While many would refer to Jeremy McLeod as a sustainable architect, the man himself is loath to take on such a title. You see, for him, the sustainable aspects of his practice – Breathe Architecture – are simply a matter of common sense. From a tiny studio sitting snugly in a laneway in the Melbourne suburb of Brunswick, Jeremy and his team of seven (plus dog Daisy) spend their days applying this common sense to commercial and residential projects across the city. And their hope is that one day their philosophy will be so commonplace, there’ll be no need to distinguish sustainable architecture from any other.
My first childhood dream was … to be a scuba diver. But then at some point I became obsessed with building bridges and decided I wanted to be an architect. It wasn’t until I was halfway through my first year of uni that I realised that structural engineers built bridges.
My parents … moved around a lot, so I’ve lived in lots of parts of New South Wales and Victoria. They’ve always been political activists – left wing and interested in social justice and environmental sustainability. They’re both bleeding-heart social workers, so I couldn’t help but have a social conscience! I vote the same as them and I think the same as them.
When I graduated from high school … I moved down to Tasmania. I’d seen a guy present the University of Tasmania’s School of Environmental Design undergraduate course and he was inspirational, so I knew that’s where I wanted to go. It was the first university in Australia to offer environmental and sustainable design, and these days there are some hot young kids coming out of there.
I began Breathe Architecture … because I was working for a bigger architecture firm and I was a little bit tired of working on multi-storey structures with no openable windows. I decided that every room that I worked on would always have an openable window – that’s where the name ‘Breathe’ came from.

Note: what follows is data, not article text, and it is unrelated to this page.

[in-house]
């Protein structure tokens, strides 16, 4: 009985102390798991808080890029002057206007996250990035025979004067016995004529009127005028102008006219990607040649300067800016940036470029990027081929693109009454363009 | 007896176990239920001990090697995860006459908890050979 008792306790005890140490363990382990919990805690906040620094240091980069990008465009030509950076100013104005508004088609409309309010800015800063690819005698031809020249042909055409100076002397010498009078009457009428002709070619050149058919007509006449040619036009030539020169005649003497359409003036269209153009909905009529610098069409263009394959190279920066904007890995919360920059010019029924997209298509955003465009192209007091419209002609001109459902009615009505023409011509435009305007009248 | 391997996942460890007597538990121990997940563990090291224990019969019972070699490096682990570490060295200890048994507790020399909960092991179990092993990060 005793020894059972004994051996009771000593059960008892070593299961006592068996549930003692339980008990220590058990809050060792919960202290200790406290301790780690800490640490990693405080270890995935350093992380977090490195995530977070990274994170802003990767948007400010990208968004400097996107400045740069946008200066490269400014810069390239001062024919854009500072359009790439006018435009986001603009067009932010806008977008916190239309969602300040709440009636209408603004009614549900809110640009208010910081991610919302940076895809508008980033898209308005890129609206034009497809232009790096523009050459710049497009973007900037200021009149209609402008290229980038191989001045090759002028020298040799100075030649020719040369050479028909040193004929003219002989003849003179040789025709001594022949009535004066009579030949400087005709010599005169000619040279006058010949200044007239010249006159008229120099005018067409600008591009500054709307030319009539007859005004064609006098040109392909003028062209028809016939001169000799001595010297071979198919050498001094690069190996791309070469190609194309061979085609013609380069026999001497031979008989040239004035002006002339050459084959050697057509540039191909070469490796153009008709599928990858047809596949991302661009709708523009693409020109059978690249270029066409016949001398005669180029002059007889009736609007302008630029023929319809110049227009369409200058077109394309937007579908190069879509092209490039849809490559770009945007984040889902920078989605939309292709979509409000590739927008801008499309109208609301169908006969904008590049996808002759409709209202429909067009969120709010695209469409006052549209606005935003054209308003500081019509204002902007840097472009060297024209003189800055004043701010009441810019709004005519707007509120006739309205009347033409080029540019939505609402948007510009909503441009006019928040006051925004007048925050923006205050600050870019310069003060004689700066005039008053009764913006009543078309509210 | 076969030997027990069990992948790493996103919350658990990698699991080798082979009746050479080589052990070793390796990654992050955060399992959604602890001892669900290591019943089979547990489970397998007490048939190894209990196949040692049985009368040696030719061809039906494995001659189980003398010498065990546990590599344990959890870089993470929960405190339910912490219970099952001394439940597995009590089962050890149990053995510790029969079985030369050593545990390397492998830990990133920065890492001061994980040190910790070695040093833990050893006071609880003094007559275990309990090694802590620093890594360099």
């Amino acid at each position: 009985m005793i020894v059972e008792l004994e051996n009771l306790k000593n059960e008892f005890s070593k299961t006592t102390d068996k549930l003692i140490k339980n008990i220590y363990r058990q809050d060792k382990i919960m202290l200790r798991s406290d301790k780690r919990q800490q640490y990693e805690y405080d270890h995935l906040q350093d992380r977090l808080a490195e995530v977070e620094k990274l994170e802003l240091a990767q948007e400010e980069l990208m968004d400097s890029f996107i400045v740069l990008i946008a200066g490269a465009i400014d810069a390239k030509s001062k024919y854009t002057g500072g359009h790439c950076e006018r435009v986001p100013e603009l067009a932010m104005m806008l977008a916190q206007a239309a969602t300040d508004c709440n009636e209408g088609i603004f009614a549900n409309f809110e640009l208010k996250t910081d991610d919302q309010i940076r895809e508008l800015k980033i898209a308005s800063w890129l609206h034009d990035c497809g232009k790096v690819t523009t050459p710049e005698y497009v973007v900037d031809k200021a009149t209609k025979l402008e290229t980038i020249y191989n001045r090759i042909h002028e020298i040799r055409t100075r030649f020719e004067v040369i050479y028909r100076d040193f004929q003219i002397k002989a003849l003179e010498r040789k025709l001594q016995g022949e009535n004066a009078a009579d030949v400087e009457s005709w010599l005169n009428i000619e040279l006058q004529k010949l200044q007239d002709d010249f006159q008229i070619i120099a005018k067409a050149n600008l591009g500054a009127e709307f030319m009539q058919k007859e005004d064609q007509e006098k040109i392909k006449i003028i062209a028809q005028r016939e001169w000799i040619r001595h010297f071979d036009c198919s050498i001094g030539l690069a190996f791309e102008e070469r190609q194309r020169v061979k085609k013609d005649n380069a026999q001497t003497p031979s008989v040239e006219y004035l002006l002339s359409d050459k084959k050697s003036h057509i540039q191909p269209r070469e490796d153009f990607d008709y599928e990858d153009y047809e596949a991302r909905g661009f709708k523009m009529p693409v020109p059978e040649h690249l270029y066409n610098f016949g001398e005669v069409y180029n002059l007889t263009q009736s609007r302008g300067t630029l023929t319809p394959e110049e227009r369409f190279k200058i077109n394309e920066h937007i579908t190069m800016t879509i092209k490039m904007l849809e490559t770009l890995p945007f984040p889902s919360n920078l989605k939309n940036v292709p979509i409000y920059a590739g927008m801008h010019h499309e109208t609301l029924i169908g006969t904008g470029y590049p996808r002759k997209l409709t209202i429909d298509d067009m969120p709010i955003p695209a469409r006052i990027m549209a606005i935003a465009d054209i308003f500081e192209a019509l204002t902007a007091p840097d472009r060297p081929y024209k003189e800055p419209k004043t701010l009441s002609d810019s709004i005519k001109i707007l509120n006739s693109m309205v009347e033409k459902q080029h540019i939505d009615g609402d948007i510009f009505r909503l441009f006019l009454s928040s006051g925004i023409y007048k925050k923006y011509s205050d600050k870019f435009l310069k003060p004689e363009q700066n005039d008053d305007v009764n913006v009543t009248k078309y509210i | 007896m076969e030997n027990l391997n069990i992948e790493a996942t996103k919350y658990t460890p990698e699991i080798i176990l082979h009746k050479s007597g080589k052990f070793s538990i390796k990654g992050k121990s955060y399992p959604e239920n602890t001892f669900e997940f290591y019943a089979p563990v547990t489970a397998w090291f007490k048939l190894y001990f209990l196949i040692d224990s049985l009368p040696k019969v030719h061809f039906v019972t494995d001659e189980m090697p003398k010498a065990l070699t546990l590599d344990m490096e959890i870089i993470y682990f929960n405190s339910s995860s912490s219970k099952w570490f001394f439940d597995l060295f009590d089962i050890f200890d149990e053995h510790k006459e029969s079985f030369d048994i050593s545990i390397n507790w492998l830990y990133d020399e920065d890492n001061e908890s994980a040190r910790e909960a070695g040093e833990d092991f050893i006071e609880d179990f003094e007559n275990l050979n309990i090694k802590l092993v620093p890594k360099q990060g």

When I first started … if you Googled ‘sustainable architecture in Melbourne’, you would come up with seven architects’ names. If you Googled it now, it would stretch on to infinity. The market has definitely grown in that field and there’s so much more on offer for people.
The people who come to us … used to just be people who were really interested in sustainability. And while we still have those clients, other people come to us now because of our commercial or hospitality projects. They don’t necessarily understand the sustainable aspects, they just like the way it feels.
When I tell people what I do … I just say that we’re a small design studio. But, the fact is, the practice is responsible to the environment and we try to be socially responsible too. We do try to trim down the people who call us, so that when they do they know that being responsible is non-negotiable for us.
When we design a house … we don’t design to six stars – we design to eight stars. We say that they have to have
solar hot water, double glazing and two layers of insulation. They also have to have a rainwater tank plumbed back into the toilets and the washing machine and the garden. And, of course, they have to have passive solar design, meaning the building has to be orientated so that the sun comes in during winter and is excluded in summer.
The materials we use … are always local where possible and we try to specify recycled materials where we can. We also try not to specify aluminium or a lot of ceramic tiles because of the carbon miles attached to them.